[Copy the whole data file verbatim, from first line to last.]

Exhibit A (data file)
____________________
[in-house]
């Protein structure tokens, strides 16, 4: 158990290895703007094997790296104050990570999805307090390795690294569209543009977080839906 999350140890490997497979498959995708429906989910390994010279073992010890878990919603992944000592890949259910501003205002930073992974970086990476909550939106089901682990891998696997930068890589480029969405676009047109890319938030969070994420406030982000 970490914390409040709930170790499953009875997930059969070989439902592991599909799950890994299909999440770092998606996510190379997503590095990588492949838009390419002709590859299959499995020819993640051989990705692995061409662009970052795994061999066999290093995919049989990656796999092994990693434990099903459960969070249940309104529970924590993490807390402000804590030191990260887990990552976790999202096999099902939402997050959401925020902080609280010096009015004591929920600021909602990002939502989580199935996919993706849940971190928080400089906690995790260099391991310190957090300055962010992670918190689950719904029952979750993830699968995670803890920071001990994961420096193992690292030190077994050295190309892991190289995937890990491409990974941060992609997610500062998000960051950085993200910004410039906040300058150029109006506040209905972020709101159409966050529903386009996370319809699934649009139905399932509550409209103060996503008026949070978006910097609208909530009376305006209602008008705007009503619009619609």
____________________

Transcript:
[in-house]
């Protein structure tokens, strides 16, 4: 158990290895703007094997790296104050990570999805307090390795690294569209543009977080839906 999350140890490997497979498959995708429906989910390994010279073992010890878990919603992944000592890949259910501003205002930073992974970086990476909550939106089901682990891998696997930068890589480029969405676009047109890319938030969070994420406030982000 970490914390409040709930170790499953009875997930059969070989439902592991599909799950890994299909999440770092998606996510190379997503590095990588492949838009390419002709590859299959499995020819993640051989990705692995061409662009970052795994061999066999290093995919049989990656796999092994990693434990099903459960969070249940309104529970924590993490807390402000804590030191990260887990990552976790999202096999099902939402997050959401925020902080609280010096009015004591929920600021909602990002939502989580199935996919993706849940971190928080400089906690995790260099391991310190957090300055962010992670918190689950719904029952979750993830699968995670803890920071001990994961420096193992690292030190077994050295190309892991190289995937890990491409990974941060992609997610500062998000960051950085993200910004410039906040300058150029109006506040209905972020709101159409966050529903386009996370319809699934649009139905399932509550409209103060996503008026949070978006910097609208909530009376305006209602008008705007009503619009619609």